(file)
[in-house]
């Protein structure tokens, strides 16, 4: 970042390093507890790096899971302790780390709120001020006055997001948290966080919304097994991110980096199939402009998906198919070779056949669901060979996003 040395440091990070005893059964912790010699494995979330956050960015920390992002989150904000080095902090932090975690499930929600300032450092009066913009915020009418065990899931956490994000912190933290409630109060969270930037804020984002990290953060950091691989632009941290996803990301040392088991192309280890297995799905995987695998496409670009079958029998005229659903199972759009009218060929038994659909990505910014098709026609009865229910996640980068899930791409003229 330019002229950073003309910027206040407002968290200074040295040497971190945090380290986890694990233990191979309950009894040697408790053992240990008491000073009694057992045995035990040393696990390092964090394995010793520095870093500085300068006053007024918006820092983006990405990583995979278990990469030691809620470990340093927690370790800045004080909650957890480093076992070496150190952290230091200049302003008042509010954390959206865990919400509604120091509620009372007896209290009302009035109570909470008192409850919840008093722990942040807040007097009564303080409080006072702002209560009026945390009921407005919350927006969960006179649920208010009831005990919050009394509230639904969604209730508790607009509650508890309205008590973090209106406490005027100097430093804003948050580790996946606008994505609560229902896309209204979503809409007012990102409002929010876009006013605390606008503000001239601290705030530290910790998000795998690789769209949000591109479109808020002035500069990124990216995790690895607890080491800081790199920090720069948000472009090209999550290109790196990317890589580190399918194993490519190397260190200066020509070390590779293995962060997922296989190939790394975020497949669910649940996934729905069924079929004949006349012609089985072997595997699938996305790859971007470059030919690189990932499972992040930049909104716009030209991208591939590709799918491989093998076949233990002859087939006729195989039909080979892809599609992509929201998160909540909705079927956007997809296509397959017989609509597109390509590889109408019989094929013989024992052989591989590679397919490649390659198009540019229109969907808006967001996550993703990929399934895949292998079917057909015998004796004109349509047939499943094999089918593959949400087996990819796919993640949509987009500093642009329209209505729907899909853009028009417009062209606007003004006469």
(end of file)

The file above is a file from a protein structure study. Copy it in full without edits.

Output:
[in-house]
């Protein structure tokens, strides 16, 4: 970042390093507890790096899971302790780390709120001020006055997001948290966080919304097994991110980096199939402009998906198919070779056949669901060979996003 040395440091990070005893059964912790010699494995979330956050960015920390992002989150904000080095902090932090975690499930929600300032450092009066913009915020009418065990899931956490994000912190933290409630109060969270930037804020984002990290953060950091691989632009941290996803990301040392088991192309280890297995799905995987695998496409670009079958029998005229659903199972759009009218060929038994659909990505910014098709026609009865229910996640980068899930791409003229 330019002229950073003309910027206040407002968290200074040295040497971190945090380290986890694990233990191979309950009894040697408790053992240990008491000073009694057992045995035990040393696990390092964090394995010793520095870093500085300068006053007024918006820092983006990405990583995979278990990469030691809620470990340093927690370790800045004080909650957890480093076992070496150190952290230091200049302003008042509010954390959206865990919400509604120091509620009372007896209290009302009035109570909470008192409850919840008093722990942040807040007097009564303080409080006072702002209560009026945390009921407005919350927006969960006179649920208010009831005990919050009394509230639904969604209730508790607009509650508890309205008590973090209106406490005027100097430093804003948050580790996946606008994505609560229902896309209204979503809409007012990102409002929010876009006013605390606008503000001239601290705030530290910790998000795998690789769209949000591109479109808020002035500069990124990216995790690895607890080491800081790199920090720069948000472009090209999550290109790196990317890589580190399918194993490519190397260190200066020509070390590779293995962060997922296989190939790394975020497949669910649940996934729905069924079929004949006349012609089985072997595997699938996305790859971007470059030919690189990932499972992040930049909104716009030209991208591939590709799918491989093998076949233990002859087939006729195989039909080979892809599609992509929201998160909540909705079927956007997809296509397959017989609509597109390509590889109408019989094929013989024992052989591989590679397919490649390659198009540019229109969907808006967001996550993703990929399934895949292998079917057909015998004796004109349509047939499943094999089918593959949400087996990819796919993640949509987009500093642009329209209505729907899909853009028009417009062209606007003004006469």